Is There any Good News?

The good news is that the U.S. economy is still exceptionally strong.  U.S. households are arguably in the best condition in modern history with high savings, income growth and low debt service levels.  Additionally, labor markets remain strong with over 11.5 million job openings, compared to less than 8 million before the pandemic, and wage growth is healthy, especially for hourly wage earners, which ultimately further strengthens households and consumers.

Stock market valuations have also improved with the recent declines and the fundamentals of the businesses that dominate our portfolios remain mostly strong and earnings continue to grow.  Despite some high-profile earning misses, many companies continue to meet or exceed earnings expectations.  In these differentiated markets, we believe owning businesses that can weather this storm with pricing power and strong earnings growth is critical.  Though market volatility is painful, we believe our positions in quality stocks and funds will be better able to withstand the macro risks and generate competitive returns.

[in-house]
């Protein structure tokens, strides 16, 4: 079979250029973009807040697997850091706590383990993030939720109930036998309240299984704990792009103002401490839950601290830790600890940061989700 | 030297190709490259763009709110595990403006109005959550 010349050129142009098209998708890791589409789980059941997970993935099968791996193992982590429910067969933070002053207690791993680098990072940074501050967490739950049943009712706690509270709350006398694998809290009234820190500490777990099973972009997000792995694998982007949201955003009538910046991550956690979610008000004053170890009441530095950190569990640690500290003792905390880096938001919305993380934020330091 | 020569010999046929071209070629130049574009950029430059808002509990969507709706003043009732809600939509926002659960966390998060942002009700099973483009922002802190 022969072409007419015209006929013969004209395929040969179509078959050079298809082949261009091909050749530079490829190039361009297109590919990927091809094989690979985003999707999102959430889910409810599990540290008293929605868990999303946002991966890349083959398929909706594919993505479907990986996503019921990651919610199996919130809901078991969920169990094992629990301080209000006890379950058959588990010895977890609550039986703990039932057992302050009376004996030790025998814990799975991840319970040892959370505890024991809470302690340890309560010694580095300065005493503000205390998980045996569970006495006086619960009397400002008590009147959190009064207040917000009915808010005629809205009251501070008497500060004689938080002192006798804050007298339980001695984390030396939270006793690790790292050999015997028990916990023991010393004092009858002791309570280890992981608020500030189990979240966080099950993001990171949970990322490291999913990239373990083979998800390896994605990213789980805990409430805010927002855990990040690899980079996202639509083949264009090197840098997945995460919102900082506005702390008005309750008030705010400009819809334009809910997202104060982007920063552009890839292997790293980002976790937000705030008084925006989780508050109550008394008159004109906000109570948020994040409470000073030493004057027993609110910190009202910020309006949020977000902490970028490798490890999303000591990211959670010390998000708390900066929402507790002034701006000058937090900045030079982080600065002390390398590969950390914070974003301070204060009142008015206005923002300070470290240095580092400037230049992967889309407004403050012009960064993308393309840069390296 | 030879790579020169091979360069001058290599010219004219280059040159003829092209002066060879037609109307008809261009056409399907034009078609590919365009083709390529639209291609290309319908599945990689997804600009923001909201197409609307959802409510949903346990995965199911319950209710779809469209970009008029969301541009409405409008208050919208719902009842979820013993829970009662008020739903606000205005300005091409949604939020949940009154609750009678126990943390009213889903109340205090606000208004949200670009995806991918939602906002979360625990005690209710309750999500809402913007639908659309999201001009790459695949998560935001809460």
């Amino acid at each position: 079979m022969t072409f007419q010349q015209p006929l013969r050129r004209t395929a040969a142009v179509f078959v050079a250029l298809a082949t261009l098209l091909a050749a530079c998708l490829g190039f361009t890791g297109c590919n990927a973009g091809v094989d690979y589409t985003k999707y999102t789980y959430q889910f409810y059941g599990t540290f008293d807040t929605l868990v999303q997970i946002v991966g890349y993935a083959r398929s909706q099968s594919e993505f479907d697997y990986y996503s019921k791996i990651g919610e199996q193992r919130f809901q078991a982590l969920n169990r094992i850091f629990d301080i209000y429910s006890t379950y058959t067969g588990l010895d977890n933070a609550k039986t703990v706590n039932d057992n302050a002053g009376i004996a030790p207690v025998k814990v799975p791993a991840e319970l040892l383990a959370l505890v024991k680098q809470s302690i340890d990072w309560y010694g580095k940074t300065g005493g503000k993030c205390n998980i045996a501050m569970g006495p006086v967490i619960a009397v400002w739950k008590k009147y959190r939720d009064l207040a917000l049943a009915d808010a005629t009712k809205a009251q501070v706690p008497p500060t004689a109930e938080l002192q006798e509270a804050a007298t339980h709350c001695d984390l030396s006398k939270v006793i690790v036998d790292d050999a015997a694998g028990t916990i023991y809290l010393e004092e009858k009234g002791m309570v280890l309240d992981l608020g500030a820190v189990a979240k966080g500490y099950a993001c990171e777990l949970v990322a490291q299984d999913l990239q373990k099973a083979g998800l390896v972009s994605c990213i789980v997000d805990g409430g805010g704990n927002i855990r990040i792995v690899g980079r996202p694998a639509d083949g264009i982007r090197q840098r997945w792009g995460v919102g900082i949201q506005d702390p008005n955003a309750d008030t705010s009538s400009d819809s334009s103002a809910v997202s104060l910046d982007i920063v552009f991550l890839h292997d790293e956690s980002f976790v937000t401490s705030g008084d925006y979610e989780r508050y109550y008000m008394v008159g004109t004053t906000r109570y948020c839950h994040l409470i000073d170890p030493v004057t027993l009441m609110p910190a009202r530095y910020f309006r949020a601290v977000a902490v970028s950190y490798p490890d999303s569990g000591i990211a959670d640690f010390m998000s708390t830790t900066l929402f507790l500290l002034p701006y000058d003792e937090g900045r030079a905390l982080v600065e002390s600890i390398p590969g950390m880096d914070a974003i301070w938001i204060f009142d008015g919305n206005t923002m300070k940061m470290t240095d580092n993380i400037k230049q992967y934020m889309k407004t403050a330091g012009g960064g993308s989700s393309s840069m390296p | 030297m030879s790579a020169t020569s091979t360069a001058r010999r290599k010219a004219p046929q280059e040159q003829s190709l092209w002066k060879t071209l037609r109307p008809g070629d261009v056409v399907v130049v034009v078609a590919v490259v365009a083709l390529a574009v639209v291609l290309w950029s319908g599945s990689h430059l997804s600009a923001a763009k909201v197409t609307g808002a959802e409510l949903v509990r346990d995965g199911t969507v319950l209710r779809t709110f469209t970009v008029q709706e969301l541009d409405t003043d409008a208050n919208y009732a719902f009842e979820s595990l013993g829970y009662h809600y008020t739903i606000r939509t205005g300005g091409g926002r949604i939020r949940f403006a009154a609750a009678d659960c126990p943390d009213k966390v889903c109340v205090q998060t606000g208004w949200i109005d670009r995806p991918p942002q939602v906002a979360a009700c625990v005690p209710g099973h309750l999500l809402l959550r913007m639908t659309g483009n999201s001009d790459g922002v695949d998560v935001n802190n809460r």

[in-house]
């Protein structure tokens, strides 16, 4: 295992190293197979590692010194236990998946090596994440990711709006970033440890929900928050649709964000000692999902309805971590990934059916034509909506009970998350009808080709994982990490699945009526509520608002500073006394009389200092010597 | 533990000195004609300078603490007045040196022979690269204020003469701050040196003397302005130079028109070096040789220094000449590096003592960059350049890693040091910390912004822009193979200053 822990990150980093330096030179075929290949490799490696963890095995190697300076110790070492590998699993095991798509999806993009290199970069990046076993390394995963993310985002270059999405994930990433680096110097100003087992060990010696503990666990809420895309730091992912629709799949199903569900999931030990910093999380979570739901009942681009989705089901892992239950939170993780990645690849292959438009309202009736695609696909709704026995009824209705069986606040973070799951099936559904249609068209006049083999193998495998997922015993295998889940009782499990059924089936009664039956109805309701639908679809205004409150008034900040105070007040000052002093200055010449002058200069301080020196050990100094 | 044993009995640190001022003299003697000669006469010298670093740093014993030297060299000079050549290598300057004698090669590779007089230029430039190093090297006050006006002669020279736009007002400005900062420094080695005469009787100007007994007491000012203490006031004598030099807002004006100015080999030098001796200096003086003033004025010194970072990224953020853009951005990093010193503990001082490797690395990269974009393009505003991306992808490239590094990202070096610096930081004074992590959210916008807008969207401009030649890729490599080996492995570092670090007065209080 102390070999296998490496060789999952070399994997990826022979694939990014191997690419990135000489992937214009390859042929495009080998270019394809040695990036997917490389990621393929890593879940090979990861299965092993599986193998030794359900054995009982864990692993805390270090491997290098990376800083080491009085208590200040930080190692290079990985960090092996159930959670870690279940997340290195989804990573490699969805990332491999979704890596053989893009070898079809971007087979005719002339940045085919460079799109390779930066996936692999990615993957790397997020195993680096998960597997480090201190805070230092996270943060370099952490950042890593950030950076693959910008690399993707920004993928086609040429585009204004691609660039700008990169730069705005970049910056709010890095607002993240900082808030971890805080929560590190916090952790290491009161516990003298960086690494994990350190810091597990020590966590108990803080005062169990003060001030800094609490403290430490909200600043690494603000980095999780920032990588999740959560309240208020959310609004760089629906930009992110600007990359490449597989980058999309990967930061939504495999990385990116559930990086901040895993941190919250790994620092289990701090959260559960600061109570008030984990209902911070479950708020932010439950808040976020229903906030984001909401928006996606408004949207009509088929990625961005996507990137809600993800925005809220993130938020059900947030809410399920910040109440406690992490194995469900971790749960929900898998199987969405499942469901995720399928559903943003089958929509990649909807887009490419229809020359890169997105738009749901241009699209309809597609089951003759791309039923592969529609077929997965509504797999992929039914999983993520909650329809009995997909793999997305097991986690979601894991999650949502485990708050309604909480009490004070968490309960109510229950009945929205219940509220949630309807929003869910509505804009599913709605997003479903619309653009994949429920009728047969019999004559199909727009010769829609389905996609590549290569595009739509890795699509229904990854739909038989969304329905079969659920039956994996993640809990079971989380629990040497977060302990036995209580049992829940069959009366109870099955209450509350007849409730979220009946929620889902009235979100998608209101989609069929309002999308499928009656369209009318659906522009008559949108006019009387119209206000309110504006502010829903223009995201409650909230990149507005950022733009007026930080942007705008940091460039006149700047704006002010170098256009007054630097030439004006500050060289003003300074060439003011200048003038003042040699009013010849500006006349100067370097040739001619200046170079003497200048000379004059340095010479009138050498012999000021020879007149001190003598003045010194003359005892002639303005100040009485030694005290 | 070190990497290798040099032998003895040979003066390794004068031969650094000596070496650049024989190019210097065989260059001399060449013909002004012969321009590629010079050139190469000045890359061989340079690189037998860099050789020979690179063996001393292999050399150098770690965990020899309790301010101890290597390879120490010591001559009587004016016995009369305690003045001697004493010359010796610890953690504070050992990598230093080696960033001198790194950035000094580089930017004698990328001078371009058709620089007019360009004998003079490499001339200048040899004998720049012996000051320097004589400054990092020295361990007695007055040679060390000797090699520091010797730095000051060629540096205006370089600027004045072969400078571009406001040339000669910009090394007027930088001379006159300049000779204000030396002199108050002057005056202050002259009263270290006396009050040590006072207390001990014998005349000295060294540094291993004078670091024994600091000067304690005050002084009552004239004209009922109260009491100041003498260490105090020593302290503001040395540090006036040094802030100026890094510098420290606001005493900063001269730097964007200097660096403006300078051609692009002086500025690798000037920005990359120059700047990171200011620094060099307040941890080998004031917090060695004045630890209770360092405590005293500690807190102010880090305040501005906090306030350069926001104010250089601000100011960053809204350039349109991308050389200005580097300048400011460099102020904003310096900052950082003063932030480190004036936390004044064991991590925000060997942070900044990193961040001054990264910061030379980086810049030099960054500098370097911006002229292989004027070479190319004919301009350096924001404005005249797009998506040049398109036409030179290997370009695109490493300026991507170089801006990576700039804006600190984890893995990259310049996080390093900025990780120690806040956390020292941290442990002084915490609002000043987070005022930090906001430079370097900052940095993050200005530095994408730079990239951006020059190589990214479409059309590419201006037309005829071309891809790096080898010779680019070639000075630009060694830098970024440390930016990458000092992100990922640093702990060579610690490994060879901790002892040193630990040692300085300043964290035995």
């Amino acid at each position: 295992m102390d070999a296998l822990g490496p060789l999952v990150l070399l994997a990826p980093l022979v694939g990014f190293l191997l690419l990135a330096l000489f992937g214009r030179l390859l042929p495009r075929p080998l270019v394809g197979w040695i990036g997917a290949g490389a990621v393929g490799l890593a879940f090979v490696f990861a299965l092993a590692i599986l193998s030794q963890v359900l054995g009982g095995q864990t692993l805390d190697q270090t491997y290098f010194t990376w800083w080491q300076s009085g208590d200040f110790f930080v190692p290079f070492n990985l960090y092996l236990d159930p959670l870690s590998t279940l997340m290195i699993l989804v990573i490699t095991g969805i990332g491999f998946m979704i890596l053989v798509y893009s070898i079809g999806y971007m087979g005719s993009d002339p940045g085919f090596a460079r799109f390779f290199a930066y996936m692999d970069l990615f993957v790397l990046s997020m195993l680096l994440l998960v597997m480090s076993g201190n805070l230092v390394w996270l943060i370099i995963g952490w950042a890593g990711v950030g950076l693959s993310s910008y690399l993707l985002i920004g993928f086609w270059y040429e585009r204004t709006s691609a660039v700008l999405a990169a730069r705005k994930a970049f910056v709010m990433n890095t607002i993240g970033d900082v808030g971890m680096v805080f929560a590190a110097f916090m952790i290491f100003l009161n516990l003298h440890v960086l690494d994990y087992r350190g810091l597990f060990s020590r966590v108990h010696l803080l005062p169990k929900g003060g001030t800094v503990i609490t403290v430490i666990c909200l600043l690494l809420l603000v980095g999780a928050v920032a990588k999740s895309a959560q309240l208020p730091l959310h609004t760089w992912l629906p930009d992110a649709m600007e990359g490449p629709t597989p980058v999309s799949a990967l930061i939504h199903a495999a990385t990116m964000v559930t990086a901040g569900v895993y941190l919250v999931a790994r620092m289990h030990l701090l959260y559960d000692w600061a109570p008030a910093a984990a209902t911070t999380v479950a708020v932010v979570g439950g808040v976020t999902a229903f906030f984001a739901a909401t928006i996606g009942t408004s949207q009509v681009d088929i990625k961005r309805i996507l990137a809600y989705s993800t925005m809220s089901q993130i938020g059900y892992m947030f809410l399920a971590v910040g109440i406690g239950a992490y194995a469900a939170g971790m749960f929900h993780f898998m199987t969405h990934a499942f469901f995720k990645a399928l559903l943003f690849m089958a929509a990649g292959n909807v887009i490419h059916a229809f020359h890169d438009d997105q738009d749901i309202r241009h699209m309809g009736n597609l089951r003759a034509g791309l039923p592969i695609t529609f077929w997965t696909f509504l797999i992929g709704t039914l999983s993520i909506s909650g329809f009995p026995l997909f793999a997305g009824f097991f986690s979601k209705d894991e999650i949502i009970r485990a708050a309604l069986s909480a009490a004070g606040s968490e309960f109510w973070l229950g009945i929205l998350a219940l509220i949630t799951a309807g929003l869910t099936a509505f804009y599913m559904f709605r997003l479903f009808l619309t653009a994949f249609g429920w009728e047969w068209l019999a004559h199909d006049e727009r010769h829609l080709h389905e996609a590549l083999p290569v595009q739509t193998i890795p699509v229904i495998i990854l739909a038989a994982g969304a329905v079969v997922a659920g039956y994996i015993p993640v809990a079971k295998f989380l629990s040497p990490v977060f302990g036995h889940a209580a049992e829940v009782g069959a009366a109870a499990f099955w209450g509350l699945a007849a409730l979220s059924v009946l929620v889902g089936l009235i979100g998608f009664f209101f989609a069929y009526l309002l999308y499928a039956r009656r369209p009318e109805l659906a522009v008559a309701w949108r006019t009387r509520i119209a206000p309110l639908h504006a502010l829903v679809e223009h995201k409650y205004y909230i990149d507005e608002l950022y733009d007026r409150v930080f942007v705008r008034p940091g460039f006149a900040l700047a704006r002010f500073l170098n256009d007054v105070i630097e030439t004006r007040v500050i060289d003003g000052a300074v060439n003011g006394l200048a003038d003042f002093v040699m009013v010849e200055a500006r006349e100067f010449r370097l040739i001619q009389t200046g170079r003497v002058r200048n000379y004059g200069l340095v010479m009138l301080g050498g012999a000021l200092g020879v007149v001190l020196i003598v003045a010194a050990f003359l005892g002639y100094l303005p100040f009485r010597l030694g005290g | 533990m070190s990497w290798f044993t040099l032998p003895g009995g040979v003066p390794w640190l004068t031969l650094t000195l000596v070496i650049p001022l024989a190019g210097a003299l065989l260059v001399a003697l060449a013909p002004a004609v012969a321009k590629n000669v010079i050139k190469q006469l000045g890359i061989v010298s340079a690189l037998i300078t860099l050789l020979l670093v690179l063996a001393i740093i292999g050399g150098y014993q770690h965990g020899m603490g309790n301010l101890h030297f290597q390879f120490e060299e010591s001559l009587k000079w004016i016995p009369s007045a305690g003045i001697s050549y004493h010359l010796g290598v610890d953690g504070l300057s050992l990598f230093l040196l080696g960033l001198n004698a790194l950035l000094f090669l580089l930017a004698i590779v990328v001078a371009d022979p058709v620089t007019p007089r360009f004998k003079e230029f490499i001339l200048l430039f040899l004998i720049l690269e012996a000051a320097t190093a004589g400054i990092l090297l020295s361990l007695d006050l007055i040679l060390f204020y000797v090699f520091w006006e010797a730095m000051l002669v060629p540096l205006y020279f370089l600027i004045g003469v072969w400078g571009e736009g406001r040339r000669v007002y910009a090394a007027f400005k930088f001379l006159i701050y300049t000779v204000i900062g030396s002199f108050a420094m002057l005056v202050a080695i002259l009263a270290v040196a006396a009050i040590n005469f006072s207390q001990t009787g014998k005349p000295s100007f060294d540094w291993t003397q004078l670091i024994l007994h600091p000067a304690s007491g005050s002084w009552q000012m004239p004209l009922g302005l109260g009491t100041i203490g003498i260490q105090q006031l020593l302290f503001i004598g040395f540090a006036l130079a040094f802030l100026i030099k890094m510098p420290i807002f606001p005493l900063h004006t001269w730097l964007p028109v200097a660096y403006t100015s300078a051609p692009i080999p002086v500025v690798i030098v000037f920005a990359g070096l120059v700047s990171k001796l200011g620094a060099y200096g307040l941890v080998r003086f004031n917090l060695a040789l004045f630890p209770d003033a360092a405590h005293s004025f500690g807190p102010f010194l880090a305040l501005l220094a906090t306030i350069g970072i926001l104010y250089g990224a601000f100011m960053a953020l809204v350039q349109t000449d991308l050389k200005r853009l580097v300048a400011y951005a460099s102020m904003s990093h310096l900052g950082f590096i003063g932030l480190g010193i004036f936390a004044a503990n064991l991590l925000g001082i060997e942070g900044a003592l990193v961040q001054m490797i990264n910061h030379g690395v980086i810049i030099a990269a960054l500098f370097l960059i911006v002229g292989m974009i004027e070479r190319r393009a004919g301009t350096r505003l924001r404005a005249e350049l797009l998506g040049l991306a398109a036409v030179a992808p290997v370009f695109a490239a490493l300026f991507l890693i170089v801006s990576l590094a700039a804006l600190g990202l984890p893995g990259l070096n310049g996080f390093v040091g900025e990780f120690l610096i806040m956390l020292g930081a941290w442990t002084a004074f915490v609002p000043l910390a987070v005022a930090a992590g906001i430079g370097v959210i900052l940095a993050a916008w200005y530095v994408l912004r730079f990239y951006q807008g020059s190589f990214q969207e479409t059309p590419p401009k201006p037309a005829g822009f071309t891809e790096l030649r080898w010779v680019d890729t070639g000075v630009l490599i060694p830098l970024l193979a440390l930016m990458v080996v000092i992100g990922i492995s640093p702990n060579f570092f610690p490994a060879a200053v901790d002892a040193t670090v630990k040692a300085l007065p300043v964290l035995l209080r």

Opportunities in Portfolios

The broad stock market weakness has resulted in significant declines across most stocks, including many high-quality businesses that were formerly too rich in valuation for us to find worthwhile to include in client portfolios.  For some of these businesses, the recent declines have seemed to overly-discount a future that we believe to be still bright and we have been able to add these high-growth businesses to further strengthen portfolios.